Theories of Trade Unionism

There is no one theory of Trade Unionism, but many contributors to these theories are revolutionaries like Marx and Engels, Civil servants like Sydney Webb, academics like Common and Hoxie and labour leader like Mitchall. Important theories of trade unionism are as follows.

1. Political Revolutionary Theory of Labour Movement of Marx and Engels:

This theory is based on Adam Smiths theory of labour value. Its short run purpose is to eliminate competition among labour, and the ultimate purpose is to overthrow capitalist businessman. Trade union is pure simple a class struggle, and proletarians have nothing to lose but their chains and they a world to win.

2. Webbs Theory of Industrial Democracy:

Webb’s book ‘Industrial democracy’ is the Bible of trade unionism. According to Webb, trade unionism is an extension of democracy from political sphere to industrial sphere. Webb agreed with Marx that trade unionism is a class struggle and modern capitalist state is a transitional phase which will lead to democratic socialism. He considered collective bargaining as the process which strengthens labour.

3. Cole’s Theory of Union Control of Industry:

Cole’s views are given in his book “World of Labour” 1913. His views are somewhere in between Webb and Marx. He agrees that unionism is class struggle and the ultimate is the control of industry by labour and not revolution as predicted by Marx.

4. Common’s Environment Theory:

He was skeptical of generalisations and believed only that which could be proved by evidence. He agreed that collective bargaining was an instrument of class struggle, but he summarised that ultimately there will be partnership between employers and employees.

5. Mitchell’s Economic Protection Theory of Trade Unionism:

Mitchell, a labour leader, completely rejected individual bargaining. According to him unions afford economic protection to.

6. Simons Theory of Monopolistic, anti-Democratic Trade Unionism:

He denounced trade unionism as monopoly founded on violence. And he claimed monopoly power has no use save abuse.

7. Perlman’s Theory of the “Scarcity Consciousness” of Manual Workers:

He rejected the idea of class consciousness as an explanation for the origin of the trade union movement but substituted it with what he called job consciousness.

According to him, ‘working people in reality felt an urge towards collective control of their employment opportunities, but hardly towards similar control of industry.’ Perlman observed that three dominant factors emerged from the rich historical data:

    1. the capacity or incapacity of the capitalist system to survive as a ruling group in the face of revolutionary attacks (e.g., failure in Russia).

    2. the source of the anti-capitalist influences being primarily from among the intellectuals in any society.

    3. the most vital factor in the labour situation was the trade union movement. Trade unionism, which is essentially pragmatic, struggles constantly not only against the employers for an enlarged opportunity measure in income, security and liberty in the shop and industry, but struggles also, whether consciously or unconsciously, actively or passively, against the intellectual who would frame its programmes and shape its policies.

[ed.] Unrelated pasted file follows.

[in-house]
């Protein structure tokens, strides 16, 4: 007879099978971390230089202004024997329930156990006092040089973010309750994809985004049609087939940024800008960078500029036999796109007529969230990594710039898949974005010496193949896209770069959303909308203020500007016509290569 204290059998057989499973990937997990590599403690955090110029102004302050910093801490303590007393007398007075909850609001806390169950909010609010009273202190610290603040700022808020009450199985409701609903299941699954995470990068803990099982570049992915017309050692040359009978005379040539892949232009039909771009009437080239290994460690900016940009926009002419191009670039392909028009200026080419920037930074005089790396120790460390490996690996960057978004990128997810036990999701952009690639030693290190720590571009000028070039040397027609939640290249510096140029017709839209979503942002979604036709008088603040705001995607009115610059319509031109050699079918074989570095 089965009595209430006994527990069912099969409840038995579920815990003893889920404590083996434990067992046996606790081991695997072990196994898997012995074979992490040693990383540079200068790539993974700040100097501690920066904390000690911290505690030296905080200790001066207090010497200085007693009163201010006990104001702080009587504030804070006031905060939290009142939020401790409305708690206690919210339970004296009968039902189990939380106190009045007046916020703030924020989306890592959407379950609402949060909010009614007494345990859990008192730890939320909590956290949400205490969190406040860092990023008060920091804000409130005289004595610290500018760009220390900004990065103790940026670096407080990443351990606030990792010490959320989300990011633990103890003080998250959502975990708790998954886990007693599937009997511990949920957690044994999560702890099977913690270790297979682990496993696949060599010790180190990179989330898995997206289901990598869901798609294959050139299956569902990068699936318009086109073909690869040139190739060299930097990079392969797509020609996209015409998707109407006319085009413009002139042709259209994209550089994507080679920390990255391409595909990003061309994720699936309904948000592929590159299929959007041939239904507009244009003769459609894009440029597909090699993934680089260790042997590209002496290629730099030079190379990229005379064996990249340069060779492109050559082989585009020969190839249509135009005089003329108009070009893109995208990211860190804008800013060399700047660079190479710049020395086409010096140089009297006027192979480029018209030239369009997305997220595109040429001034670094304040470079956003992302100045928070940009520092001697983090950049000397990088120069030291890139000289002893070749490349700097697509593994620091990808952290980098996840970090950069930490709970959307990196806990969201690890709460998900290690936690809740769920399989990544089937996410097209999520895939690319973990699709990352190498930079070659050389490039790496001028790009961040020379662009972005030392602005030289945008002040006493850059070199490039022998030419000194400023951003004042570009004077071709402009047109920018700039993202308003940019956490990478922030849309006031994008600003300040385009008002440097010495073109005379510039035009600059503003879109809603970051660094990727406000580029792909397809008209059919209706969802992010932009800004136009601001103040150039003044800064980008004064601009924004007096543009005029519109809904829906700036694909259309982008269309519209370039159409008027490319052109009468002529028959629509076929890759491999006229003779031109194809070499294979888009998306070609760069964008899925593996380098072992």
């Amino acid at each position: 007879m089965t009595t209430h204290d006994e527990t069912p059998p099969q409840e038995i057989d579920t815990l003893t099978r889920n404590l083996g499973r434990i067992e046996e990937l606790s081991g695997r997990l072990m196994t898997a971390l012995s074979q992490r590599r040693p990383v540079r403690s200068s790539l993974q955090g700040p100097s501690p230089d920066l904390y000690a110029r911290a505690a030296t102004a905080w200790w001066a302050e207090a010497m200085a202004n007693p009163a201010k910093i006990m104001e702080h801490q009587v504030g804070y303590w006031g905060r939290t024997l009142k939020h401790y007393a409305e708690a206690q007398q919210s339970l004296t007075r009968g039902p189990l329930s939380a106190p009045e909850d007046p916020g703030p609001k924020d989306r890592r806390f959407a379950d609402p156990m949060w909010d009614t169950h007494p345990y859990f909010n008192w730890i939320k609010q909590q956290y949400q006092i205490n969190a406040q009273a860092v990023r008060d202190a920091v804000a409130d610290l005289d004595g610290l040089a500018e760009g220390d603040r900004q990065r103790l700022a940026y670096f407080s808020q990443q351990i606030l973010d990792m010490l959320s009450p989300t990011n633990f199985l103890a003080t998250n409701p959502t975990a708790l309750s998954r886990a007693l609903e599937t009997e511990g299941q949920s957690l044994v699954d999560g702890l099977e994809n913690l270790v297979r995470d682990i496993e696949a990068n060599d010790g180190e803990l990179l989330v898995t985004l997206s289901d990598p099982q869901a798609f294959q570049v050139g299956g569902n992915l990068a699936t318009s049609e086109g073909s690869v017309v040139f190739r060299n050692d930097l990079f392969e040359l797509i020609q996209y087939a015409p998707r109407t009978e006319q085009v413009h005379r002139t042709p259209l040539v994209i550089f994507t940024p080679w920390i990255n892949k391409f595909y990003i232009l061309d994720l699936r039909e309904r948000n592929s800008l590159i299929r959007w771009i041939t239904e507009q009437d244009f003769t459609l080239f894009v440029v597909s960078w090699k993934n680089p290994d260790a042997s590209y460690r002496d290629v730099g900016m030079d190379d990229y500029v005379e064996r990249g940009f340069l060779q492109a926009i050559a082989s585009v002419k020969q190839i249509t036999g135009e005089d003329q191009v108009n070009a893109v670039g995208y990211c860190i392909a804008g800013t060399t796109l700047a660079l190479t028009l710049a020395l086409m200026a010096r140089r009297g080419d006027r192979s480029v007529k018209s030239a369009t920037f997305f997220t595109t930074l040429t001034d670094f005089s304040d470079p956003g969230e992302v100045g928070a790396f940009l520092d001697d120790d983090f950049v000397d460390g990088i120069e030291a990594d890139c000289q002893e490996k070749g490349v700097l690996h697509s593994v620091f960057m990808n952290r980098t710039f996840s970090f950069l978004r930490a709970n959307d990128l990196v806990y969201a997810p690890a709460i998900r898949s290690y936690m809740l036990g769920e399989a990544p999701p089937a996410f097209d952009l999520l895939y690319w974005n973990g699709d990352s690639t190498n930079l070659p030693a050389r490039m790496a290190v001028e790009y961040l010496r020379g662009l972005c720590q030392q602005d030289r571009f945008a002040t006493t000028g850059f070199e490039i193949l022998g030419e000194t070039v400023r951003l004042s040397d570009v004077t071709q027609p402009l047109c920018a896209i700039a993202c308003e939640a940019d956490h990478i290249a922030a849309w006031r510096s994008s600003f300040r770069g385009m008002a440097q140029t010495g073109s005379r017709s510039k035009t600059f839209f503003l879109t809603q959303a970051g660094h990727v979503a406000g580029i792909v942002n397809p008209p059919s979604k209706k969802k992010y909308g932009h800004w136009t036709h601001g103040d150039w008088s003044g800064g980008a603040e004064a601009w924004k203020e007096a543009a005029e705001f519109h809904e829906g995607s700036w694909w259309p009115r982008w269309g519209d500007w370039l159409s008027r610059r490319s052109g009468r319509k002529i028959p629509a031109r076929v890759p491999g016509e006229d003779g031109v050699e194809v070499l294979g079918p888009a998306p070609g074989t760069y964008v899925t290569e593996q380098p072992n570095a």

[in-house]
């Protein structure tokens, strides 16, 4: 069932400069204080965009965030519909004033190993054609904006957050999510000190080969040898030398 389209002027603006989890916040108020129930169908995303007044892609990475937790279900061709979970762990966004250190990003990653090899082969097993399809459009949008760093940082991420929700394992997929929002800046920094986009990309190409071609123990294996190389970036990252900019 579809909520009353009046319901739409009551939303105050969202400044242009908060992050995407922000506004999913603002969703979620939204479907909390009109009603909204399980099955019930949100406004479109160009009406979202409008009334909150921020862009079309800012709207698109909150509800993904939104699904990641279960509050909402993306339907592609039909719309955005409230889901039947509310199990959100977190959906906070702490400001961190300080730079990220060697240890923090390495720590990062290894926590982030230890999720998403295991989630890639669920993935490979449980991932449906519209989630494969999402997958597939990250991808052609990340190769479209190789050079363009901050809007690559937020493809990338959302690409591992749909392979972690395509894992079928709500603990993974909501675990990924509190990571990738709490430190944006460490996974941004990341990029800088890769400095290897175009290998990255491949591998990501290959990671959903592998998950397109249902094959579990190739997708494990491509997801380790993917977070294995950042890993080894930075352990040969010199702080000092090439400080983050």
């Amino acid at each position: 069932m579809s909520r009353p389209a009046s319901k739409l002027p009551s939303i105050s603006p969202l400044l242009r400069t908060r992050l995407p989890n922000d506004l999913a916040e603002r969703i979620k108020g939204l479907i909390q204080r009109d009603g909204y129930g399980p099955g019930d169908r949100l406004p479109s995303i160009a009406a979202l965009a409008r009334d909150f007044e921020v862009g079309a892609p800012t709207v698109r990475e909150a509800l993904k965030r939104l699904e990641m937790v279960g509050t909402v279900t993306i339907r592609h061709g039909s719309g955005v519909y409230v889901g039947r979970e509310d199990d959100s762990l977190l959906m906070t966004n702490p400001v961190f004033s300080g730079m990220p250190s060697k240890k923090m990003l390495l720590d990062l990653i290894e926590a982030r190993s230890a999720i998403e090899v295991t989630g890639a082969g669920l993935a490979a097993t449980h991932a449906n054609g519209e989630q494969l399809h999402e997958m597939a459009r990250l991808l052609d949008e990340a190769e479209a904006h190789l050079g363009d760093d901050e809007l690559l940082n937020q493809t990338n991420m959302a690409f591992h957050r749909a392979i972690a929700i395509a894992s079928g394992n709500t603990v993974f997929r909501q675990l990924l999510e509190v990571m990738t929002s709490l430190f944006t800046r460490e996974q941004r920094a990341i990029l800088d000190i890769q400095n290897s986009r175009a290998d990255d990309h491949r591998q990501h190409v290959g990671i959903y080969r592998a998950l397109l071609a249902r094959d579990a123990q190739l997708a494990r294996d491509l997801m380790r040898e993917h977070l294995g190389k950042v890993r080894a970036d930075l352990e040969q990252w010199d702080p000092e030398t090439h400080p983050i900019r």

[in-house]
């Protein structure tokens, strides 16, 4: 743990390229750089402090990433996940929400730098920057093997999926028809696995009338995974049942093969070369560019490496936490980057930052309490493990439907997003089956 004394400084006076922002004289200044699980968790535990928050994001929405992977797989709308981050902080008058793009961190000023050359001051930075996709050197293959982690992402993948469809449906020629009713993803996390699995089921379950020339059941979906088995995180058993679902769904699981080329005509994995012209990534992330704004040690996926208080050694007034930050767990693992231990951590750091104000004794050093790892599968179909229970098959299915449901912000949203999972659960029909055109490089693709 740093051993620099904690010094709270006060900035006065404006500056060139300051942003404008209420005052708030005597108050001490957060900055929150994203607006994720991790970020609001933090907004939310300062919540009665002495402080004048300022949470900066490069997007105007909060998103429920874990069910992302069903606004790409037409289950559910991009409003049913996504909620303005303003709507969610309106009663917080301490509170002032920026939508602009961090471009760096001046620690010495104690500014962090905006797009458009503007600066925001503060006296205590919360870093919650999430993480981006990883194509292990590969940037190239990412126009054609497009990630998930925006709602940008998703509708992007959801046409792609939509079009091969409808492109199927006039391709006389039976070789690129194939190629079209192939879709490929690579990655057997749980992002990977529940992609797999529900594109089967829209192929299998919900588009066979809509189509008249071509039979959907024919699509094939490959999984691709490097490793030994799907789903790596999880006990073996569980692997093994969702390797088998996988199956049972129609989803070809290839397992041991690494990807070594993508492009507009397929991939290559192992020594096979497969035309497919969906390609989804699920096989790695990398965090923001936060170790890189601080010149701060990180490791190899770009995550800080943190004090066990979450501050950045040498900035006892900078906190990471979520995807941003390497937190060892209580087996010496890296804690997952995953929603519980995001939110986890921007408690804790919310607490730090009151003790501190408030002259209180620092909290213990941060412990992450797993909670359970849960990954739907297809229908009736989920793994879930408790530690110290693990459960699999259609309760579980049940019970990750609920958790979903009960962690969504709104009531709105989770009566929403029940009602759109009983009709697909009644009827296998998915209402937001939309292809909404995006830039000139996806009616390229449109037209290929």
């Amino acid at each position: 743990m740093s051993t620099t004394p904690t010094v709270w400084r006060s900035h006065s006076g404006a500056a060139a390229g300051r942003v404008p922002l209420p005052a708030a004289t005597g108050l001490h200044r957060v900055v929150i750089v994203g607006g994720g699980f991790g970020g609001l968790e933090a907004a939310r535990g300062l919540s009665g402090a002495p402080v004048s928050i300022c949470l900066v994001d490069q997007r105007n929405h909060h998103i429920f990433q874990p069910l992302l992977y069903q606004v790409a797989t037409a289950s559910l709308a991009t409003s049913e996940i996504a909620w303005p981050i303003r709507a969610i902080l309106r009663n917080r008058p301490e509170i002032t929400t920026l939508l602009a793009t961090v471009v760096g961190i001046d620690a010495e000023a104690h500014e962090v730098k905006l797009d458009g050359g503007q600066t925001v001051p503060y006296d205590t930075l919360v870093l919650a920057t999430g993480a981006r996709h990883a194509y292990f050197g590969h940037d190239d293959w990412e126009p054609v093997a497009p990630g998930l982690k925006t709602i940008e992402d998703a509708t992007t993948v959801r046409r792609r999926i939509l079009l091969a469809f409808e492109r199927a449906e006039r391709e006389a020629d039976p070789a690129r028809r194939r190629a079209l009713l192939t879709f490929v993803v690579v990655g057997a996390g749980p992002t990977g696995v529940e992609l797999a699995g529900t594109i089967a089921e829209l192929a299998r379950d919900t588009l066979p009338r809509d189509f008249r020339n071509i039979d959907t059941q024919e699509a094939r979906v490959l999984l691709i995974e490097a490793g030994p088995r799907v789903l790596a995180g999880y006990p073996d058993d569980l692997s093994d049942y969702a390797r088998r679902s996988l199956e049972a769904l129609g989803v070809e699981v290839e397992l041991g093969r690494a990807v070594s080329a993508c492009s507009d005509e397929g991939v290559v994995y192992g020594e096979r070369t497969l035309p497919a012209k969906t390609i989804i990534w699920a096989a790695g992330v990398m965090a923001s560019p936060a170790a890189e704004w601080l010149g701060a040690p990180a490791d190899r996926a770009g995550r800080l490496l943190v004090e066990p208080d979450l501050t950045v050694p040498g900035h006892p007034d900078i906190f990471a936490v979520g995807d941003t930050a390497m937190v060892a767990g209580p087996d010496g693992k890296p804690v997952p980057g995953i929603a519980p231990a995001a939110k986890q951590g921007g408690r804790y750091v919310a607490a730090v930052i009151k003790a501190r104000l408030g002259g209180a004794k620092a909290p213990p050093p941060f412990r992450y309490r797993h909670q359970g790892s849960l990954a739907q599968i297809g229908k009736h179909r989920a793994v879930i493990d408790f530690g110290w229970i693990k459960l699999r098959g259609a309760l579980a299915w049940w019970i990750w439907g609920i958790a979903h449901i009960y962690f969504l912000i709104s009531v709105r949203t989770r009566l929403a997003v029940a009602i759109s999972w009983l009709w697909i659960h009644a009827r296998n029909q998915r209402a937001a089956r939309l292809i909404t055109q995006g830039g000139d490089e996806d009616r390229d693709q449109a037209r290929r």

But Perlman also felt that a theory of the labour movement should include a theory of the psychology of the labouring man. For instance, there was a historical continuity between the guilds and trade unions, through their common fundamental psychology; the psychology of seeking a livelihood in the face of limited economic opportunity. It was when manual workers became aware of a scarcity of opportunity, that they banded together into unions for the purpose of protecting their jobs and distributing employment opportunities among themselves equitably, and to subordinate the interests of the individual to the whole labour organism. Unionism was ruled thus by this fundamental scarcity consciousness (Perlman, 1970).

8. Hoxies Functional Classification of Unionism:

He classified Unionism on the basis of their functions. His classification were Business Unionism for protecting the interest of various craftsmen, “Uplift unionism” for the purpose of contributing better life such as association of sales engineers etc. “Revolutionary Unionism” which is eager to replace existing social order, “Predatory Unionism” which rests on these support of others.

9. Tannenbaum’s Theory of Man Vs. Machine:

According to him Union is formed in reaction to alienation and loss of community in an individualistic and unfeeling society. In his words, the union returns to the workers his society, which he left behind him when he migrated from a rural background to the anonymity of an urban industrial location. The union gives the worker a fellowship and a value system that he shares with others like him. Institutionally, the trade union movement is an unconscious effort to harness the drift of our time and reorganise it around the cohesive identity that men working together always achieve.

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